The primacy of the guitar as rock's instrument of truth was proven beyond a doubt Sunday night at the 9:30 club by the raging Minneapolis quartet Soul Asylum. From the funky riffs of "Little Too Clean" (and when did you last hear a grungy rock band play in 7/8 time?) to the quiet picking of "Nice Guys Don't Get Paid," to its trademark power chords of "Sometime to Return," Soul Asylum proved it could do it all as well as any band.

With energy to burn, the combo ripped through 18 songs with hardly a pause, and the set still seemed too short. Without resorting to flashy solos, guitarists Dave Pirner and Dan Murphy layered their parts with careful abandon, making the solid arrangements seem almost accidentally perfect. These two also handled the vocals, trading leads and building harmonies with ease, their tales of "Every kid grows up" ringing true without seeming forced or maudlin.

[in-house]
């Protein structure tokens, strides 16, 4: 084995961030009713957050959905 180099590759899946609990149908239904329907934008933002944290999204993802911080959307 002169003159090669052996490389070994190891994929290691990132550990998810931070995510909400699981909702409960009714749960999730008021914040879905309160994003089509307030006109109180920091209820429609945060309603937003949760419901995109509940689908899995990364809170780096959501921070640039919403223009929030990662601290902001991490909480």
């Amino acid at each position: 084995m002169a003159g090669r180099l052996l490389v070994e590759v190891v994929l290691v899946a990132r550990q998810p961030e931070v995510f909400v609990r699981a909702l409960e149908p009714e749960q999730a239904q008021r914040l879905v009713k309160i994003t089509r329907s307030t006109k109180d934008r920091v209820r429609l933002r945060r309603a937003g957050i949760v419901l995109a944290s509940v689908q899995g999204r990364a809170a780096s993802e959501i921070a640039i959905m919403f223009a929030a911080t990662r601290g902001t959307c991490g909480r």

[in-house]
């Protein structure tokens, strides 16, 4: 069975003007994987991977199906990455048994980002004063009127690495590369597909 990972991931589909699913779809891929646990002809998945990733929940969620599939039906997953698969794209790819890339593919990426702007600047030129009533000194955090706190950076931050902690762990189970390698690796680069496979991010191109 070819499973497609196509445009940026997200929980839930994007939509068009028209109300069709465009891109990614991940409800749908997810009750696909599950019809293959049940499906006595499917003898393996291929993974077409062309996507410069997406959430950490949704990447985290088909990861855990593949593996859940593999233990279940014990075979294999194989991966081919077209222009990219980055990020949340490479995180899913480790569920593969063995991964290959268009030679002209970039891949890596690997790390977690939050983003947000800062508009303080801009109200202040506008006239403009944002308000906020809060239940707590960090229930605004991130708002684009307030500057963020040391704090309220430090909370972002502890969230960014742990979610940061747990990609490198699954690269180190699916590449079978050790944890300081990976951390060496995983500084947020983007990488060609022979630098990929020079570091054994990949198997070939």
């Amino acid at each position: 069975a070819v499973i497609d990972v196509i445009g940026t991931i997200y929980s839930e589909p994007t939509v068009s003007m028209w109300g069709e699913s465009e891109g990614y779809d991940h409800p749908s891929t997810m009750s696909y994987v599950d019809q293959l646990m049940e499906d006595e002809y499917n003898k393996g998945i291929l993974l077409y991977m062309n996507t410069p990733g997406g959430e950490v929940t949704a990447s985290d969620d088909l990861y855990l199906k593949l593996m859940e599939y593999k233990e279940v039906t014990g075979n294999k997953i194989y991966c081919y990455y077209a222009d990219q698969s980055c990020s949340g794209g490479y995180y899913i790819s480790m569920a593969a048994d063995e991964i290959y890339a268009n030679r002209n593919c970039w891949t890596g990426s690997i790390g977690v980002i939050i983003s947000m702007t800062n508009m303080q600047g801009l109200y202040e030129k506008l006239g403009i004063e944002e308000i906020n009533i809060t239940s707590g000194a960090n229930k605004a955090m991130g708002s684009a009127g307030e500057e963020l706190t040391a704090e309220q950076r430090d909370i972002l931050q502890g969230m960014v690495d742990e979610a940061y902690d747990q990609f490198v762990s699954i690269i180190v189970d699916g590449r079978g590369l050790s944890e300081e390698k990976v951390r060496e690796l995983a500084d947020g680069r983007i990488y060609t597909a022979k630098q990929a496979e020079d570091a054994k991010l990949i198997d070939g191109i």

Drivin 'n' Cryin opened the show with a sonic tribute to hard rock bands of the '70s. Leader Kevin Kinney has jettisoned his folk tendencies, saving that side for his acoustic tours. In that sense, the band is more uniform in sound than on earlier tours, but the paint-by-numbers music doesn't hold up next to Kinney's literate lyrics and powerful melodies.